Bipolar Disorder in Children and Adolescents

Bipolar Disorder in Children and Adolescents

Bipolar Disorder in Children and Adolescents

Written by Matthew Young and Mary A. Fristad, PhD

Bipolar disorder is a serious mental health problem that affects between 1% and 5% of children and adolescents. Bipolar disorder is classified as a mood disorder by the mental health profession, and can include two types of mood disturbances: depression and mania (joyful, elevated or severely irritable moods). Bipolar disorders can affect all aspects of a child or adolescent's life, causing them difficulties at home, in school, and in getting along with friends and classmates.

How do I know when to seek help?

If you see the signs or symptoms of bipolar disorder in your child or adolescent, it is important to seek a professional evaluation. If these symptoms are causing problems for your child, leaving them untreated can result in needless suffering. It is important to be able to recognize both types of mood disturbances--depression and mania--that can occur in bipolar disorders.

Depression, often characterized by a very sad or irritable mood, is accompanied by some or all of the following symptoms:

  • Loss of interest or pleasure in things normally enjoyed
  • Increase or decrease in appetite or weight 
  • Difficulty sleeping, or sleeping much more than usual 
  • Feeling fatigued or worn out easily 
  • Body movements slowed down, or feeling agitated (can't sit still) 
  • Feeling worthless or inappropriately guilty 
  • Trouble thinking or concentrating; difficulty making decisions 
  • Thoughts about death, suicide, or wishing one were never born

Mania includes an abnormally joyful or elevated mood--super happy, silly, laughing at things no one else finds funny--or an intensely irritable mood.

Mania can include some or all of these symptoms:

  • Inflated self-esteem or belief that one is better than others or has special powers
  • Needing much less sleep than usual to feel rested 
  • Talking more or faster than usual
  • Jumping from idea to idea, or having faster thoughts than usual
  • Distractibility (attention drawn away from things more easily than usual)
  • More involved than usual in social, work, school, or sexual activities
  • More involved in pleasurable activities that have a high risk for negative consequences (dangerous or risky behavior)

Symptoms of depression and mania can alternate back and forth, or even occur at the same time. Mood disturbances can also go away for a length of time, and then return later. It is common to see short periods of these mood problems. They can last a few days or less, or "cycle" up to several times per day.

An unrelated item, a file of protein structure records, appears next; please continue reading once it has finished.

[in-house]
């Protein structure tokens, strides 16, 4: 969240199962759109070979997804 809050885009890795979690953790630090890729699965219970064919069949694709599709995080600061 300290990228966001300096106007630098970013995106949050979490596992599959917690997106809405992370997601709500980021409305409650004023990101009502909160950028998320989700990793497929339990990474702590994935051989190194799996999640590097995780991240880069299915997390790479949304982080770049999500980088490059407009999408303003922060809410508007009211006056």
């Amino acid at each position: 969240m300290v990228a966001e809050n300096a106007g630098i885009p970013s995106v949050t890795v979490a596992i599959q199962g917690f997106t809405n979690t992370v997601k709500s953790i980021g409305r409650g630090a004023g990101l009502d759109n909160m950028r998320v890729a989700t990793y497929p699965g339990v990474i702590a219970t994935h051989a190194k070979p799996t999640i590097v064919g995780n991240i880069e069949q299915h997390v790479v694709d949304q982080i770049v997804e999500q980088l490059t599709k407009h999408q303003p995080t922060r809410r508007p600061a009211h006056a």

If only depression (and not mania) has been present in your child or adolescent, he or she may not have a bipolar disorder. However, depression by itself is also a serious mental health problem that can cause severe pain and suffering. Therefore, any of the above mood problems should be evaluated by a mental health professional.

Clearly, bipolar disorders cause suffering for an affected child or adolescent, getting in the way of their relationships with family and friends, and often causing difficulties in school. Children with these disorders commonly suffer from other mental health problems as well, such as Attention Deficit-Hyperactivity Disorder (ADHD). Parents suffer too, often feeling guilty that their child has the illness, while also frustrated by their inability to "make it better." Siblings can feel jealous or forgotten when the affected child seems to get all the attention. Bipolar disorders are very strongly (though not completely) linked to genetics, so other family members may experience similar mood problems.

What kinds of treatments are commonly used?

Almost all children with bipolar disorders need to take medication to help stabilize their moods. Medications do not cure the disorders--they help reduce the symptoms. Often, more than one medication has to be tried before symptoms are stabilized. Many times, a combination of two or more medications works better, if one medication alone does not produce a satisfactory response.

Many of the medications used to treat bipolar disorders can have unwanted side effects. Common examples include weight gain or sleepiness. Parents may have to help their child take the necessary steps (diet or exercise changes, sticking to a sleep schedule, etc.) to cope with these side effects. Parents should not hesitate to ask the physician questions about medications or side effects.

Medications are usually necessary, but are not the only treatment available. Psychotherapy is often a very helpful addition to medication treatment. A therapist or counselor can help a child or adolescent learn about bipolar disorders, help them understand how to cope with the symptoms, the importance of taking medication, and how to work actively with other members of the treatment team. Psychotherapy can also help decrease chances of relapse. Family therapy is helpful too, to help all family members cope with the suffering and turmoil caused by this serious mental health problem. Many children and adolescents with bipolar disorders will need to receive special services in school. Also, parental support groups are available in many communities and on the Internet.